In a society saturated with technology individuals must find a reason (or not) to justify their purchase. Gadgets nowadays come in all shapes and sizes and with all sorts of features and applications. Indeed, the more novel the device the more press it receives, and if curiosity is aroused, then perhaps there will be more buyers as well. The topic of discussion is the iPad, and following the anticipation people have either settled on buying the device or not.
The New York Times produced a video asking people on the street if they were going to buy the iPad. Some people rejected the idea completely citing that the device is “in-betweener”; that is, a device that can do a task that other devices already do. Yet, another group of people noted that they were willing to purchase the gadget because it is different.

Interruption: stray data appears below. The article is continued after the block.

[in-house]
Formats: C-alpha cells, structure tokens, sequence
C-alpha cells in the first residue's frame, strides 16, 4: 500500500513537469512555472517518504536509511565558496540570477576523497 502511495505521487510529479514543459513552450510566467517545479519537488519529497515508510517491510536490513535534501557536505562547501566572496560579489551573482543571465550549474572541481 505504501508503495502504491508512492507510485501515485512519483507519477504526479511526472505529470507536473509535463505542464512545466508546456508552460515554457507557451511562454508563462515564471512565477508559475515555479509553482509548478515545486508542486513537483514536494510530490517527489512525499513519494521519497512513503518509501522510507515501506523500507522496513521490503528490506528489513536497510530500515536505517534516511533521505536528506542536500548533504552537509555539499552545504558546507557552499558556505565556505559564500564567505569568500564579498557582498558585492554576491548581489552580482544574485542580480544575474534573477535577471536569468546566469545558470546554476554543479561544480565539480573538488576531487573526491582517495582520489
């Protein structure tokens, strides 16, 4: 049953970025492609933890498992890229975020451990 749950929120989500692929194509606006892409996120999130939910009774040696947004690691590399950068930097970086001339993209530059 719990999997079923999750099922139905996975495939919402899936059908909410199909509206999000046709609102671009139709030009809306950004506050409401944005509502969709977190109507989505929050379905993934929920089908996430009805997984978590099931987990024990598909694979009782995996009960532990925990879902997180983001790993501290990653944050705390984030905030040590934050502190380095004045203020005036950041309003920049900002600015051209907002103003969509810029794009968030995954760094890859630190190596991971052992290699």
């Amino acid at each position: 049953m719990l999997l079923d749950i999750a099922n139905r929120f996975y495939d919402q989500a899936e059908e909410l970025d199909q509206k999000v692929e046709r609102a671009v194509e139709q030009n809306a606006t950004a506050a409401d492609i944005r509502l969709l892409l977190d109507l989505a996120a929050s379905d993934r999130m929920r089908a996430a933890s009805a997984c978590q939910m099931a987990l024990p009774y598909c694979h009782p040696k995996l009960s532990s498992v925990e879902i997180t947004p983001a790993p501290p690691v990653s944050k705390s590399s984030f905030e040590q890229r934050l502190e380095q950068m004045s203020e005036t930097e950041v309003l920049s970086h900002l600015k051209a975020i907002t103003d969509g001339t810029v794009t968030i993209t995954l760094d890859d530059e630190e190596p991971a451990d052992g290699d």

The reason why the gadget might be getting mixed feedback is precisely because the technology is novel. Viscerally people who are getting put off by the novelty of the device might be experiencing anxiety (Maner, 2009). Perhaps these are the individuals The New York Times notes that are not quite sure what to do with the device. On the opposite side of the spectrum, individuals who find the device appealing are attracted to its uniqueness. These same individuals tend to be curious and are trying out new things (Silvia & Kashdan, 2009). Although the approach-avoidance dimension can be applied to many things in this instance it is the allure of technology.